3. Once you've marked out the spots you want to measure you then run around with the staff. Pick the highest point as zero (or the lowest, or any old point, as long as you record which one it was) and mark it on your staff, then record each spot as a value below or above that (so -5cm, or +8cm) for each of your points.
  4. Hopefully you included enough lengths of hose to get you around the whole job without moving your water drum, but there are certain occasions when you'll need to move it. Points beyond your reach are one, the other is cases where your slopes are bigger than the height of your staff. If you go below or above that the water drains out and all is lost :-)
  5. If you need to move the drum, mark one point from your current measurements as your new "zero" for the second set of measurements. Once your drum is moved, re-measure that zero spot, make a new mark on the staff and measure all changes relative to that mark. Imagine you are working down a hill, your bottom-most mark is at -0.9m from your original zero. You move the drum so that this mark is now 0.0m (the new zero.) The next measurement you take is 10cm below this (-0.1m) Therefore, relative to your initial measurements it's -1.0m.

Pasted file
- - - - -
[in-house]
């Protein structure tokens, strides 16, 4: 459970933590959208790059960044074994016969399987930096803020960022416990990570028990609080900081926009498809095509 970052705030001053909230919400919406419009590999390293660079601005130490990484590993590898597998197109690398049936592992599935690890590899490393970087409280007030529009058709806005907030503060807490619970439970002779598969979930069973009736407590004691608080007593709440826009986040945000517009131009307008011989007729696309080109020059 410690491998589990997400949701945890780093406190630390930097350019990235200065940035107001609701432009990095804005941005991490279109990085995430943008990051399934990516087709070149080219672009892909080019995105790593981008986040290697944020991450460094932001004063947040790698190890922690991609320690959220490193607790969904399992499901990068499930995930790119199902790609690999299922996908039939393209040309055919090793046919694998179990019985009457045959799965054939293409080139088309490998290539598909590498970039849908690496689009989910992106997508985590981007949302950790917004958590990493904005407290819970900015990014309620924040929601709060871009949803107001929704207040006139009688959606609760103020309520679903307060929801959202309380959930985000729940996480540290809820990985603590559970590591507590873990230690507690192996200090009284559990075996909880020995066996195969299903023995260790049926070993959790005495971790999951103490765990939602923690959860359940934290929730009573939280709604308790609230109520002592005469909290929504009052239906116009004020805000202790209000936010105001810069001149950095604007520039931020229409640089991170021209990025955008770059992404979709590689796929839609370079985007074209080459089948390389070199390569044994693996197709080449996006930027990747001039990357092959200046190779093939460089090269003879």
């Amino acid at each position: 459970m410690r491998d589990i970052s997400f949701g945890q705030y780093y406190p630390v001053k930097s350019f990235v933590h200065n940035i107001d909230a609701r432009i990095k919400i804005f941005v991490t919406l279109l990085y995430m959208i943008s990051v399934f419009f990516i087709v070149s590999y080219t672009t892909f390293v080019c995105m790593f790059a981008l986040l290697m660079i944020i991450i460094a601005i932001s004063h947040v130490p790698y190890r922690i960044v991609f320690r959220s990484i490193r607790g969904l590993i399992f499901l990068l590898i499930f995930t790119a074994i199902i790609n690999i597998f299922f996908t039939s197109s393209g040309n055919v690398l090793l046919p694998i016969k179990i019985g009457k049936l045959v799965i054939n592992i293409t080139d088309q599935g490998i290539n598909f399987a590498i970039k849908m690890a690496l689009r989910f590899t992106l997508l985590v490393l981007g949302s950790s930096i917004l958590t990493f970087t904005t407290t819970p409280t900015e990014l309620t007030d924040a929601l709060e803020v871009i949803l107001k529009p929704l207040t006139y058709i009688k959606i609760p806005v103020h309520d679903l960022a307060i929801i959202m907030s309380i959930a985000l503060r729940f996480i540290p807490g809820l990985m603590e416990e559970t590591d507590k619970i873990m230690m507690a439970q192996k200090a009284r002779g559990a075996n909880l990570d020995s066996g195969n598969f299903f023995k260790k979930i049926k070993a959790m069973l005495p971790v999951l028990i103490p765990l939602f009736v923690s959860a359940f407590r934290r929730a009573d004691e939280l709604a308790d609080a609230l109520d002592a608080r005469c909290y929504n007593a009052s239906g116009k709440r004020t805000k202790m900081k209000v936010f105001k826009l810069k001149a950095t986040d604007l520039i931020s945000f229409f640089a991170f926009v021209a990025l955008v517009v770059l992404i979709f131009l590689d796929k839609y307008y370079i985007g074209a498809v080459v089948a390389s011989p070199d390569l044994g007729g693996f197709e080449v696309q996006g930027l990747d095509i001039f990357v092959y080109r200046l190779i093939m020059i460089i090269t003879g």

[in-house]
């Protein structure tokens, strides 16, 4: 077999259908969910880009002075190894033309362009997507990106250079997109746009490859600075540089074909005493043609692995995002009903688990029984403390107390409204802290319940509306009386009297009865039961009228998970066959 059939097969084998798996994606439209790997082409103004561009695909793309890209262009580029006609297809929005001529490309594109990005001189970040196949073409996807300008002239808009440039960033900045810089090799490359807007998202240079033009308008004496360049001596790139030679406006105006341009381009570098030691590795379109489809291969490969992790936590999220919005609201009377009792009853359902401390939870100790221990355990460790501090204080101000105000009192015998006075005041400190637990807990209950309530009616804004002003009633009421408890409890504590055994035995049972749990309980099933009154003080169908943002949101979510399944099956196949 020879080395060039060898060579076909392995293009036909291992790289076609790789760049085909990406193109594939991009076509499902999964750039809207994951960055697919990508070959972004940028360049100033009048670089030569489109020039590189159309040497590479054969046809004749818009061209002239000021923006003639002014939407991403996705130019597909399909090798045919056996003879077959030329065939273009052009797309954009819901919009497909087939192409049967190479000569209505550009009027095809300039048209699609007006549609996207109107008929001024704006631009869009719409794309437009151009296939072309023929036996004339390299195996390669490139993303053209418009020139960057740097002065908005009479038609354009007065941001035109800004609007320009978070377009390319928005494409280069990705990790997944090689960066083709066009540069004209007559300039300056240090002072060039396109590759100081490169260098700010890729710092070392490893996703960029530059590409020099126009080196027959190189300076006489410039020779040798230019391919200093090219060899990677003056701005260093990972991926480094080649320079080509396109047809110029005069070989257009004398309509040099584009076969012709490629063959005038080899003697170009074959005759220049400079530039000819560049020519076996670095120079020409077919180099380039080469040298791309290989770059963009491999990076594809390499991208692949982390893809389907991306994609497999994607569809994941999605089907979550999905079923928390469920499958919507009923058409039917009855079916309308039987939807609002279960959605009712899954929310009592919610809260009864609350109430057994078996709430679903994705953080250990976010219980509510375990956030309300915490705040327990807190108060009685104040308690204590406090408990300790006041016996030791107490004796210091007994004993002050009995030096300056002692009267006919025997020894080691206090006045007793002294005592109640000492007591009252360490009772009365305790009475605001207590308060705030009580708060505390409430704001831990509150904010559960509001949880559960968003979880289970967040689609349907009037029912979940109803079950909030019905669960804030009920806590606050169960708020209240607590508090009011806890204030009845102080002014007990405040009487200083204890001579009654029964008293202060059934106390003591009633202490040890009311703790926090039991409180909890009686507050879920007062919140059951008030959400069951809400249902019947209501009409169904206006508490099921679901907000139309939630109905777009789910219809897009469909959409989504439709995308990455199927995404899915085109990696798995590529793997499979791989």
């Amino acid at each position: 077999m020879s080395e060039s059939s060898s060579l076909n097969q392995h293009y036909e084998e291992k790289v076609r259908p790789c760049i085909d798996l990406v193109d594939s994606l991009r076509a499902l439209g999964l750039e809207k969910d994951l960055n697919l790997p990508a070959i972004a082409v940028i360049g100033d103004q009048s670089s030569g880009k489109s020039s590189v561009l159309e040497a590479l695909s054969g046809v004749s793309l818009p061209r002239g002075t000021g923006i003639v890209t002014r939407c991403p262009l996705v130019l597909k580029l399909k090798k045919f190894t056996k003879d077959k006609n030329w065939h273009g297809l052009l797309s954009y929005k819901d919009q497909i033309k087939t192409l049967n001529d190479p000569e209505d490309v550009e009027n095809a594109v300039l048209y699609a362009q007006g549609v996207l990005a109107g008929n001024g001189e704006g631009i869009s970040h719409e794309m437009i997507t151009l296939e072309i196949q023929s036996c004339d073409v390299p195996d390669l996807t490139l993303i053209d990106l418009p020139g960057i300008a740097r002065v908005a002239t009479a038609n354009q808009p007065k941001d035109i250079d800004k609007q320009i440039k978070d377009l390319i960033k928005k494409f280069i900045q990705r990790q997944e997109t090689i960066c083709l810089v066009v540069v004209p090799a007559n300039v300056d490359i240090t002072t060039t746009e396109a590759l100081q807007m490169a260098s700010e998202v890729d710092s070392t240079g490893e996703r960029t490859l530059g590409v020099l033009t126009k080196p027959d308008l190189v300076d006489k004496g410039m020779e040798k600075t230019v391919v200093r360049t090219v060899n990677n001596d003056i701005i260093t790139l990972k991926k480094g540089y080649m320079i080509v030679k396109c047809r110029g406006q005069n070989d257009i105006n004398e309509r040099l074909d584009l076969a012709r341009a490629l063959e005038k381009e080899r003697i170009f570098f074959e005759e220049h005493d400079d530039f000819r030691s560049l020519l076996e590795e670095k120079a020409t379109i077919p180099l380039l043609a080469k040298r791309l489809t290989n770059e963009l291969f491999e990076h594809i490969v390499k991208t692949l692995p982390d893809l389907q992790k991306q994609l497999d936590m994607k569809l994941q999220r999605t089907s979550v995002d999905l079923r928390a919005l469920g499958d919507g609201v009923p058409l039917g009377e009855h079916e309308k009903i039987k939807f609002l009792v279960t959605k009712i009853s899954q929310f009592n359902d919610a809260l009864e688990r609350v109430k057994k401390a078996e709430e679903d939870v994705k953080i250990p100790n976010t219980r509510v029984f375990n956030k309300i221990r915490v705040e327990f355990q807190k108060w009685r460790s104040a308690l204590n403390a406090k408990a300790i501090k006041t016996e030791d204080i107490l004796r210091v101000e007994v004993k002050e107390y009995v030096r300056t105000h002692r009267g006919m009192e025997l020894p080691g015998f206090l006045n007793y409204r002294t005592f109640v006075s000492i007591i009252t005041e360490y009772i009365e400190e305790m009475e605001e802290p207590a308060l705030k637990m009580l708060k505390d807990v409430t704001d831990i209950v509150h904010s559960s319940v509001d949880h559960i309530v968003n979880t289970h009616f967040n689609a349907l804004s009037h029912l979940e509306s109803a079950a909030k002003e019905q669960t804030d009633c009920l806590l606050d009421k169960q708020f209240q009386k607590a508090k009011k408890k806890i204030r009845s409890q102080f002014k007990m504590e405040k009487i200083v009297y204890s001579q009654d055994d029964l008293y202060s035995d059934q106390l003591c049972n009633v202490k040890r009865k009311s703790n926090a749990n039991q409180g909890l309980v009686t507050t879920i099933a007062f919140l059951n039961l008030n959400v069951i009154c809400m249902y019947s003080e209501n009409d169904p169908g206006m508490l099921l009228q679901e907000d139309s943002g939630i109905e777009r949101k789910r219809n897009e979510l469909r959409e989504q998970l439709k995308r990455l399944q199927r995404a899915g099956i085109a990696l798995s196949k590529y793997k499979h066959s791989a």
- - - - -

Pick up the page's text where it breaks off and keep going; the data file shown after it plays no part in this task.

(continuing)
6. Once you've completed all your measurements you need to return to the "lab" and set to work analysing your data. Draw your map, mark in your points, and then mark in all the differences in heights. At this stage you need to make amendments for any changes in the location of the drum as described in (5), so that you end up with a series of measurements all relative to your original starting point.